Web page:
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Romney takes anti-union tack

His approach contrasts sharply with conciliatory statements he has made in past.

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GRAND RAPIDS, Mich. • As Mitt Romney seeks victory in his native state's primary, he has made organized labor enemy No. 1. He has railed against union 'stooges" and "bosses," arguing that their demands nearly killed the auto industry and have gravely wounded America's competitiveness.

Romney's message and his tone are popular with Republican voters in most of the country, but they contrast sharply with the conciliatory statements he has made about labor in the past, particularly during his 2008 presidential campaign. His comments could haunt efforts by Romney and other Republicans to attract blue-collar workers and economically stressed voters in Michigan and nearby states.

"You get the sense Mitt Romney is only concerned about winning the primary and is not so concerned with winning Michigan in November," said Ed Sarpolus, a nonpartisan pollster who has worked in Michigan for four decades. He said the message is squarely aimed at Tea Party voters, many of whom are skeptical of Romney.

It's a circumstance born of necessity — Romney, despite being a native son and the son of a popular three-term Michigan governor, is locked in a tight battle with rival Rick Santorum and needs every vote he can get. But in a state where 18.3 percent of the employed were members of a union in 2011, more than in all but four other states, a starkly anti-labor message carries risk.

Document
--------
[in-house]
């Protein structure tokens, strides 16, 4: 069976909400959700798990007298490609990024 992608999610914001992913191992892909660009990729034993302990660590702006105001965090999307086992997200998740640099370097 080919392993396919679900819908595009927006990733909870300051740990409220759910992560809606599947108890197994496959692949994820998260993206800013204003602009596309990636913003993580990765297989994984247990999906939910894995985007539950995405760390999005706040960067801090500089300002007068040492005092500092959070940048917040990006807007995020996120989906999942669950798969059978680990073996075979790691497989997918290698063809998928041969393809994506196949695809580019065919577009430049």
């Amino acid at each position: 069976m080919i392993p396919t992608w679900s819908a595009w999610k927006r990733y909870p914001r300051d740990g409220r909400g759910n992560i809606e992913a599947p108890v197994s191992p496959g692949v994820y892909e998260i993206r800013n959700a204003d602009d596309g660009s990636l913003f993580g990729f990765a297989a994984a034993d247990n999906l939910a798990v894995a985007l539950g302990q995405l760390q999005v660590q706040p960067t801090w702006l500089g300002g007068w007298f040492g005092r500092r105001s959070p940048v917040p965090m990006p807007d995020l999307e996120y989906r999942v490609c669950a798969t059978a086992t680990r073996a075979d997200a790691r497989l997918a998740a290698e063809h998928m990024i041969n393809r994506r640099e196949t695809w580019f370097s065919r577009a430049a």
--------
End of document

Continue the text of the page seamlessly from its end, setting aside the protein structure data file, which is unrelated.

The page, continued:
That is confirmed by the approach of Michigan's GOP politicians. Gov. Rick Snyder has endorsed Romney, but his labor positions are dramatically different. Snyder has repeatedly said he has no interest in tackling a "right-to-work" law, which would forbid requiring union membership as a condition of employment. Romney has called for a federal right-to-work law.

In addition, Romney has called for the repeal of a federal law requiring the prevailing local wage to be paid on public works projects. He has pledged that on the first day of his presidency, he would forbid any union preference in federal contracting and said he would fight rules allowing union dues to be taken out of paychecks to fund political activities.

"I've taken on union bosses before," the former Massachusetts governor said in Grand Rapids on Wednesday. "I'm happy to take them on again."

He has squarely blamed unions for the nation's economic troubles.

"Labor has asked for too much and business people have exceeded their demands only to see the business ultimately fail," he told the Iowa Ames Tribune's economic board in December. "That's what happened to GM and Chrysler. The demands of labor unions over time killed those businesses and made America become less competitive."

Yet four years ago, he repeatedly blamed the auto industry's woes on the federal government and called for a summit with industry, union and political leaders to restore the auto industry.

During a 2007 presidential primary debate, Romney said that he would have "a listening ear" directed to labor and management. "The door's always open," he said.

Romney has tried to delineate between union rank-and-file members and their leaders, repeatedly lauding workers as playing an "important role" in the economy. But his tonal shift clearly reflects the nation's more negative views toward unions. It's a harder sell in Michigan, even among GOP voters; some of them are union members.

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